Home Featured News Varner’s victory is helping today’s youth

Varner’s victory is helping today’s youth

by Jay Allred

By David Droschak

Harold Varner III has come close but has yet to win on the PGA Tour. He finished second this past season at the RBC Heritage and played in the final pairing at the 2019 PGA Championship before carding a disappointing 81.

Varner, now 31, no longer dwells on the close calls, or pays much attention to the questions about when he’ll break through on Tour.

The former East Carolina University star has played professional golf for a decade now, and he and his wife are expecting their first child in early October. And his HV3 Foundation, aimed at providing affordable sports access to today’s youth, is starting to gain momentum in the charity world.

That, more than winning, brings a smile to the face of one of the game’s most likeable and approachable players.

“Winning (on Tour) is the most important thing because if I win more people are going to know about the foundation and that means more money, and it means I’m going to be able to give more money,” Varner said during a recent youth golfing clinic at the Country Club of North Carolina in Pinehurst. “It’s a trickle down affect. If I focus on playing good golf everything else will take care of itself.

“I have been around two winners that have won a lot – MJ and Tiger – and I find it weird they don’t talk about winning,” added Varner of his friends, mega superstars Michael Jordan and Tiger Woods. “Maybe I should just focus on getting better. They are big about focusing on the present, fundamentals.”

Varner is a natural around kids. He engages them with high-fives, jokes around, and has a casual teaching approach with the hopes they fall in love with the game of golf as he did 20 years ago as a kid at Gastonia Municipal.

The goal of the HV3 Foundation is to fund close to 50,000 rounds of golf for juniors across North Carolina and South Carolina, as well as helping provide financial assistance for equipment, after school programs, instruction, camps, and various other avenues.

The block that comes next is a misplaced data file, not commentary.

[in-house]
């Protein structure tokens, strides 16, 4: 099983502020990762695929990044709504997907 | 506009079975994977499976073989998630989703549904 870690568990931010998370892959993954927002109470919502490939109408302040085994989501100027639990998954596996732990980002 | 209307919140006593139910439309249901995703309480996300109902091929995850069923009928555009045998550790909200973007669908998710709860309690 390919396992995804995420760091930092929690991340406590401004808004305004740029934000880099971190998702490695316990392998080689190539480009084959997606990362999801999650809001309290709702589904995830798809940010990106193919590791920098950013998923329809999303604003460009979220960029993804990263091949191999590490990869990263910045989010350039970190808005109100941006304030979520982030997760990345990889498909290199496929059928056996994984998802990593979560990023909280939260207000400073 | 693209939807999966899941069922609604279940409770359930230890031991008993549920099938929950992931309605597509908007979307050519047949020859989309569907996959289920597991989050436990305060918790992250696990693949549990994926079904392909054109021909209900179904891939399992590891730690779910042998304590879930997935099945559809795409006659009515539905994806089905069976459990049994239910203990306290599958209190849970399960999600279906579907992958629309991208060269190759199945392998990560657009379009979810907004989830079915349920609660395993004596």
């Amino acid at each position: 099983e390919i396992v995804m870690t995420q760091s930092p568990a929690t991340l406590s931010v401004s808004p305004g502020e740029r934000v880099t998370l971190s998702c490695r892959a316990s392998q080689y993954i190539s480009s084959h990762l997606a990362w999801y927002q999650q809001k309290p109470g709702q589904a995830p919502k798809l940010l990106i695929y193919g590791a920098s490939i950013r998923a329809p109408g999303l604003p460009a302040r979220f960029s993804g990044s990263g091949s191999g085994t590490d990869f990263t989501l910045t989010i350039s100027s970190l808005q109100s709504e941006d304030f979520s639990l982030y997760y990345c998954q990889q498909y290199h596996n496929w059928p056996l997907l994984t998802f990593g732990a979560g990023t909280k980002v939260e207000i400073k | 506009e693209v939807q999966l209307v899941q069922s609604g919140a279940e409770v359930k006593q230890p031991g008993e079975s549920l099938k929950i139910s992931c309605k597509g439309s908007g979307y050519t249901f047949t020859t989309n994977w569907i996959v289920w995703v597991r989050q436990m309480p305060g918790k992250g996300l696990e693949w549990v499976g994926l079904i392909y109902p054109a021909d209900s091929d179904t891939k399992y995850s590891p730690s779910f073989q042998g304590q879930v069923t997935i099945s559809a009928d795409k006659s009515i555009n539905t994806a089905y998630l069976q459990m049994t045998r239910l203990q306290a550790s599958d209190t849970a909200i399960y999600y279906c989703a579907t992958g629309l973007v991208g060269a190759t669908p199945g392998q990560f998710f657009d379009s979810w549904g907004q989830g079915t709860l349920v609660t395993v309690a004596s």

“Sure, it takes a lot of money, but there is a lot of money to be had and I’m willing to put my neck out there for those kids because most of them can’t do it right now,” Varner said of the affordability of sports participation in general, not just golf. “There is a lot of opportunity and I want to be a part of it. I want to change kid’s lives because one day they are going to be taking care of me.

“I remember a lot when I was a junior golfer; I learned how to respect people; I learned how to carry myself,” he added. “I saw this little kid the other day and I had flashbacks just talking to him because one little thing you do for a kid can go a long way. The biggest thing for me (with the kids) is you’re going to learn a lot by just being on the golf course.”

Varner says the HV3 Foundation has been a journey and huge learning experience that mirrors his PGA Tour career.

“I’ve had some wonderful people around me to help raise money, but more so to give me advice on how to raise money the right way so that every year we’re not trying to figure out if we have enough money to help,” Varner said. “For awhile there we were just having tournaments and basically whatever we made we gave back. Now, it’s like way over my head, but I know what (the charity) is supposed to do and I’m super excited to give kids a chance to play golf. The guys I play golf with now want to help even more — not just play golf with me. Whenever golf is out of the picture and people still want to help that’s when you know you’re winning. If the only thing you want to be a part of is me playing golf then 30 years from now it’s not going to matter.”

At 5-foot-9, Varner is small in stature, but is one of 61 PGA Tour players who averaged at least 300 yards off the tee last season. He is also one of a just a handful of black golfers playing in the professional ranks. Varner shrugs off the subject when asked.

“I never think about my race waking up,” Varner said. “But I do know how difficult it has been to get on the PGA Tour. You figure out how hard it is when the people your age aren’t playing competitive golf any more.

“Ten years from now if all you can remember is how I played then I didn’t do a good job. It’s an awesome ride and I still love playing golf. I always thought I would be able to move in silence; if I wanted to help someone I just help them because it’s the right thing to do. But it just doesn’t work that way all the time. You need to promote things (like my charity) that you want to do in life.”

To help Varner’s HV3 Foundation charity log on to https://hv3foundation.org/get-involved/.

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